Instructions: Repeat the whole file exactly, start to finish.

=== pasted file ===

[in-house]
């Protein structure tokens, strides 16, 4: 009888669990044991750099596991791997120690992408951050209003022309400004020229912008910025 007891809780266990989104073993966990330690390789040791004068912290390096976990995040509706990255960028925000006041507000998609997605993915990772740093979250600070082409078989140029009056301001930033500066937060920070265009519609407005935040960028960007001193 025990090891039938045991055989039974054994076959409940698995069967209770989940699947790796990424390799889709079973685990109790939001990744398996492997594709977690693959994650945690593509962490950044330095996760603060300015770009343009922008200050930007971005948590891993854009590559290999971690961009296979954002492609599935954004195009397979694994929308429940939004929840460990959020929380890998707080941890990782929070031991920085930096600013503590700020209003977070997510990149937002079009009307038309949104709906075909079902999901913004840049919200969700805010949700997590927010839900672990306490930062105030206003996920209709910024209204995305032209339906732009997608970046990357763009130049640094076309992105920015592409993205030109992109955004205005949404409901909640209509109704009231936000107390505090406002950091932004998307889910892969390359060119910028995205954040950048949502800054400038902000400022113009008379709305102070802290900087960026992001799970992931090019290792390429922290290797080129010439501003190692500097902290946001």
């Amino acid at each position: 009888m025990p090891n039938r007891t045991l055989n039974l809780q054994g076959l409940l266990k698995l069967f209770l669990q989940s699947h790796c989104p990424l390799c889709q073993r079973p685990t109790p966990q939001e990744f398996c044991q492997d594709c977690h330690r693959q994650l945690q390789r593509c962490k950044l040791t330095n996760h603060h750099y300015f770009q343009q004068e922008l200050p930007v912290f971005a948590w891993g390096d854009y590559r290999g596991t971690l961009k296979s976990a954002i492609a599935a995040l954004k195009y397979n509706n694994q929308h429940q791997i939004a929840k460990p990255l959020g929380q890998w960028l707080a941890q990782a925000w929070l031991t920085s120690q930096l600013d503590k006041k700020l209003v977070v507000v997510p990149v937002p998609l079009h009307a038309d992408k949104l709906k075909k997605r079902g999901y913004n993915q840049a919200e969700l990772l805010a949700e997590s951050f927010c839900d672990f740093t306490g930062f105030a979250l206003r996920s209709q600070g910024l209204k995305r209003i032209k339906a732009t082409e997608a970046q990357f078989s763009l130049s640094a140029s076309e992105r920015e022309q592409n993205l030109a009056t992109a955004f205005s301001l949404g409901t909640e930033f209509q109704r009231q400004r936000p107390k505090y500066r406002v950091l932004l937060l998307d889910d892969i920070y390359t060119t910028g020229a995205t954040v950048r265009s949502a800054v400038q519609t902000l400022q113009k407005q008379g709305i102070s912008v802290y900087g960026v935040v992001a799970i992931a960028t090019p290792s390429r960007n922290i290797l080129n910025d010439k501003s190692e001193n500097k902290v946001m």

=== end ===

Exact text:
[in-house]
């Protein structure tokens, strides 16, 4: 009888669990044991750099596991791997120690992408951050209003022309400004020229912008910025 007891809780266990989104073993966990330690390789040791004068912290390096976990995040509706990255960028925000006041507000998609997605993915990772740093979250600070082409078989140029009056301001930033500066937060920070265009519609407005935040960028960007001193 025990090891039938045991055989039974054994076959409940698995069967209770989940699947790796990424390799889709079973685990109790939001990744398996492997594709977690693959994650945690593509962490950044330095996760603060300015770009343009922008200050930007971005948590891993854009590559290999971690961009296979954002492609599935954004195009397979694994929308429940939004929840460990959020929380890998707080941890990782929070031991920085930096600013503590700020209003977070997510990149937002079009009307038309949104709906075909079902999901913004840049919200969700805010949700997590927010839900672990306490930062105030206003996920209709910024209204995305032209339906732009997608970046990357763009130049640094076309992105920015592409993205030109992109955004205005949404409901909640209509109704009231936000107390505090406002950091932004998307889910892969390359060119910028995205954040950048949502800054400038902000400022113009008379709305102070802290900087960026992001799970992931090019290792390429922290290797080129010439501003190692500097902290946001």
């Amino acid at each position: 009888m025990p090891n039938r007891t045991l055989n039974l809780q054994g076959l409940l266990k698995l069967f209770l669990q989940s699947h790796c989104p990424l390799c889709q073993r079973p685990t109790p966990q939001e990744f398996c044991q492997d594709c977690h330690r693959q994650l945690q390789r593509c962490k950044l040791t330095n996760h603060h750099y300015f770009q343009q004068e922008l200050p930007v912290f971005a948590w891993g390096d854009y590559r290999g596991t971690l961009k296979s976990a954002i492609a599935a995040l954004k195009y397979n509706n694994q929308h429940q791997i939004a929840k460990p990255l959020g929380q890998w960028l707080a941890q990782a925000w929070l031991t920085s120690q930096l600013d503590k006041k700020l209003v977070v507000v997510p990149v937002p998609l079009h009307a038309d992408k949104l709906k075909k997605r079902g999901y913004n993915q840049a919200e969700l990772l805010a949700e997590s951050f927010c839900d672990f740093t306490g930062f105030a979250l206003r996920s209709q600070g910024l209204k995305r209003i032209k339906a732009t082409e997608a970046q990357f078989s763009l130049s640094a140029s076309e992105r920015e022309q592409n993205l030109a009056t992109a955004f205005s301001l949404g409901t909640e930033f209509q109704r009231q400004r936000p107390k505090y500066r406002v950091l932004l937060l998307d889910d892969i920070y390359t060119t910028g020229a995205t954040v950048r265009s949502a800054v400038q519609t902000l400022q113009k407005q008379g709305i102070s912008v802290y900087g960026v935040v992001a799970i992931a960028t090019p290792s390429r960007n922290i290797l080129n910025d010439k501003s190692e001193n500097k902290v946001m």